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  • Marko Nabersnik’s Path to Success

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    Director Marko Nabersnik attended an 8-week Film Workshop at New York Film Academy in 1996. His first film, Rooster’s Breakfast, won numerous national awards and became the biggest box office hit of the year in his native Slovenia. The film won the CBS Critics Award at the Southeast European Film Festival in Los Angeles and was also the official entry from Slovenia for the Academy Awards. He recently completed his second feature film, Shanghai Gypsy, which premiered at this year’s Cannes Film Market.

    “My childhood dream was to be a filmmaker,” says Marko. “I read an article about NYFA in Cinema, the German film magazine. Two months later I flew to New York. This was [before] the internet, so the best way to get real information on the NYFA was to board a plane, cross the Atlantic, and go there to learn first-hand. After my first day, I knew already that NYFA was something special.”

    “Surrounded by the inspiration and atmosphere of New York City,” he continues, “You pick up direct knowledge of filmmaking from prominent professors and guests within the film industry. The study process was intense. There were students all over the world. In my class alone, I interacted with future filmmakers from Italy, Spain, Japan, Germany, Slovenia, the United Kingdom, and the United States. We helped each other, explored the beauty of storytelling, and shared experiences about the unpredictability of shooting on original locations.”

    “When I came back to Slovenia from New York, I was determined that filmmaking would be my destiny. Whenever I found myself in the dilemma of choosing the next step for my filmmaking, I would remember a quote from Adam Stoner, our directing class professor: ‘Filmmaking is constant exploring and learning. Don’t forget the fun and passion which is hidden in that process and don’t get lost only because you have more questions than answers!’ Today I am a professional filmmaker and a professor. I teach at our national film academy, the Academy for Theater, Radio, Film and Television (AGRFT) in Ljubljana, the capital city of Slovenia. I still recall the time I spent at NYFA and the endless inspiration the Academy gave me. NYFA gives you knowledge and builds your self-confidence.”

    Marko at New York Film Academy in 1996

    Marko in 2012

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    June 13, 2012 • Filmmaking, International Diversity, Student & Alumni Spotlights • Views: 5040

  • Deciphering Stanley Kubrick at the New York Film Academy

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    Director and NYFA Editing Instructor Rodney Ascher recently returned from the Cannes Film Festival where his first feature film, Room 237, was one of only two American films in the Directors’ Fortnight. His documentary explores numerous theories about Stanley Kubrick’s 1980 film, The Shining, and its hidden meanings. The film premiered at this year’s Sundance Film Festival, and received glowing reviews from the major press. Here’s a roundup.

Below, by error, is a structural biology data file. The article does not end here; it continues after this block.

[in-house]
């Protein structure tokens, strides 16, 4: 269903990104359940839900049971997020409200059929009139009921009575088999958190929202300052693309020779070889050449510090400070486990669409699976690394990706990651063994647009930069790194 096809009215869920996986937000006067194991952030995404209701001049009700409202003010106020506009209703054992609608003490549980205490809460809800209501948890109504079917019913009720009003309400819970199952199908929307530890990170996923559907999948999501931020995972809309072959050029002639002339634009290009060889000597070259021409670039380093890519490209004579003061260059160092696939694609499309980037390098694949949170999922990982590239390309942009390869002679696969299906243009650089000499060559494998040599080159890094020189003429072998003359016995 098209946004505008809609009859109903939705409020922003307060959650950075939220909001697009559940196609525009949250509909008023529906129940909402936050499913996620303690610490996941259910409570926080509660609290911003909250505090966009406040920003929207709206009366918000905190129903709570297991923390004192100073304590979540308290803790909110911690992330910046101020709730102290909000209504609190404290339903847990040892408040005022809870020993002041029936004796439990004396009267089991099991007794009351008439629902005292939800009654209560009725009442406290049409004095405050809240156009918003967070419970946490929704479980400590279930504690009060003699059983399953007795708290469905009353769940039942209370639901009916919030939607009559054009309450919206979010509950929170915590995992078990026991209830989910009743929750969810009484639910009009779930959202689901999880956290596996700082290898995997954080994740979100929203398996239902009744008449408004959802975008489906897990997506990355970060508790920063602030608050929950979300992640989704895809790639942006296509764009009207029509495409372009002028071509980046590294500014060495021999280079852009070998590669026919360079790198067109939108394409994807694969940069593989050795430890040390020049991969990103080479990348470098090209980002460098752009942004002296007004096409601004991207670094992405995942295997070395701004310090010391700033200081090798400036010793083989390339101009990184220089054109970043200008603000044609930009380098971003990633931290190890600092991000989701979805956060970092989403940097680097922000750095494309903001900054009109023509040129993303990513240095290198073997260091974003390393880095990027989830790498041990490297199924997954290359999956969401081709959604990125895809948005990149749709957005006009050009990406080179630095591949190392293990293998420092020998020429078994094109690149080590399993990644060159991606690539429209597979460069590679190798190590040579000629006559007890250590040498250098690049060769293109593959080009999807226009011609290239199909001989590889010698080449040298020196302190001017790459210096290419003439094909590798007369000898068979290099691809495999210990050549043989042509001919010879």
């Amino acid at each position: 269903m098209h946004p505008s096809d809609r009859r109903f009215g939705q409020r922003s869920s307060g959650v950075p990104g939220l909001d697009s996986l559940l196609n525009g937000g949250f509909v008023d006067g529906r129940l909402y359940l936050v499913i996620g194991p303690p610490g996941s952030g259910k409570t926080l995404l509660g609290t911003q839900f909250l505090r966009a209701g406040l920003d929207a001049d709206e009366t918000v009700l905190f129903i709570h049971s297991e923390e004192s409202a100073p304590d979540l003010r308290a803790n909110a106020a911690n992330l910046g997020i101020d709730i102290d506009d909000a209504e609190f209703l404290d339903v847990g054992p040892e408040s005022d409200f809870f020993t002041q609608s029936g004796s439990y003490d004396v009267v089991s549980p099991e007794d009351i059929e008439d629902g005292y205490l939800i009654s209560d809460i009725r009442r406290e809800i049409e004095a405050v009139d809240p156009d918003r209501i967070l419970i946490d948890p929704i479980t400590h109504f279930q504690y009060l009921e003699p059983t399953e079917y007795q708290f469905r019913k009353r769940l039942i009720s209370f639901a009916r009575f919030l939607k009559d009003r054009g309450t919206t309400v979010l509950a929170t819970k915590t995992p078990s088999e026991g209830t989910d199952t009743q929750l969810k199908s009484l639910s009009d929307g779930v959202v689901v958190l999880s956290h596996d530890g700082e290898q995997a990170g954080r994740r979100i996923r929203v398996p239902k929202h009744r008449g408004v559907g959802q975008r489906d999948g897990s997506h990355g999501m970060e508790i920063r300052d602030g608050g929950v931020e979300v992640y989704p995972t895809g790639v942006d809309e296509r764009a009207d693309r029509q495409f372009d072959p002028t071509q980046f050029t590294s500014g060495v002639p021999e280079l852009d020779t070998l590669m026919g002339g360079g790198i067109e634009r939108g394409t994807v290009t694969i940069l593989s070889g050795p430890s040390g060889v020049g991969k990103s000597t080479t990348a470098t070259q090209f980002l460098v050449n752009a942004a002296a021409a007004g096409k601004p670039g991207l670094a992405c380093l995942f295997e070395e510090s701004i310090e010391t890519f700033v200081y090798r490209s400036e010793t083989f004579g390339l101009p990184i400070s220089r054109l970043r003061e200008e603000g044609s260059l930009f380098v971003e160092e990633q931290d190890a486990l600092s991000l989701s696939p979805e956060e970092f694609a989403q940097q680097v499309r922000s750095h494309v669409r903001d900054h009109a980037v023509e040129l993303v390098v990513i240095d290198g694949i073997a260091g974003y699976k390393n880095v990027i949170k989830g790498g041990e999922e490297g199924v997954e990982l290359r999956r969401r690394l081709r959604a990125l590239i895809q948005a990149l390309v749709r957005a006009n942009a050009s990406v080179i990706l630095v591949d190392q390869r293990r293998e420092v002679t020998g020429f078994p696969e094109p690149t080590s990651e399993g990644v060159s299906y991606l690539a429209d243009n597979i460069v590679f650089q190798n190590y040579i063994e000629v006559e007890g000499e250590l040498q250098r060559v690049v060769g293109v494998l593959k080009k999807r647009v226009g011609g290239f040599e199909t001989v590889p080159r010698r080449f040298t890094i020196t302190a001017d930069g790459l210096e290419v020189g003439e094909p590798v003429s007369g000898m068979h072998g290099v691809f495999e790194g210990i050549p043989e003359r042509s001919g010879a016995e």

• New York Times examined the documentary and called it an “intriguing” look at a growing subculture of Kubrick fans which has developed over the years.
    • “One of the great movies about movies…”  – Variety.
    • The Hollywood Reporter said, “Nutty, arcane and jaw-dropping in equal measure.”
    • On his blog, New York Magazine film critic Bilge Ebiri chose Room 237 as his Sundance pick. “The film expresses, better than any movie I can think of right now, the feeling of being lost inside the world of a film, and by extension being lost inside the world of film.”
    • “A brilliant work of alternative film criticism – and critique of criticism.” – LA Weekly.

    “Kubrick was my first favorite filmmaker,” says Ascher, “and one whose work has stuck with me throughout my life – The Shining in particular. The first time I saw it, I managed to sit through about 10 minutes. The music in particular filled me with an overwhelming sense of dread and doom that was more than I could take. It soon became one of my favorites.”

    Ascher says the idea for the film came after a chance Facebook posting. “My friend, Tim Kirk, who went on to become a producer of the film, posted an analysis of [The Shining] on my Facebook page. I became interested in the phenomenon — lots of people bringing up radical ideas. I thought we could make a pretty comprehensive field guide to what was in the film. It soon became clear that we could only get the tip of the iceberg.” Room 237 shares theories about The Shining from five people, told through voice over, film clips, animations, and dramatic reenactments. Ascher describes it as “not just a demonstration about how it has captured people’s imaginations, but also how people react to movies, and literature, and the arts in general.”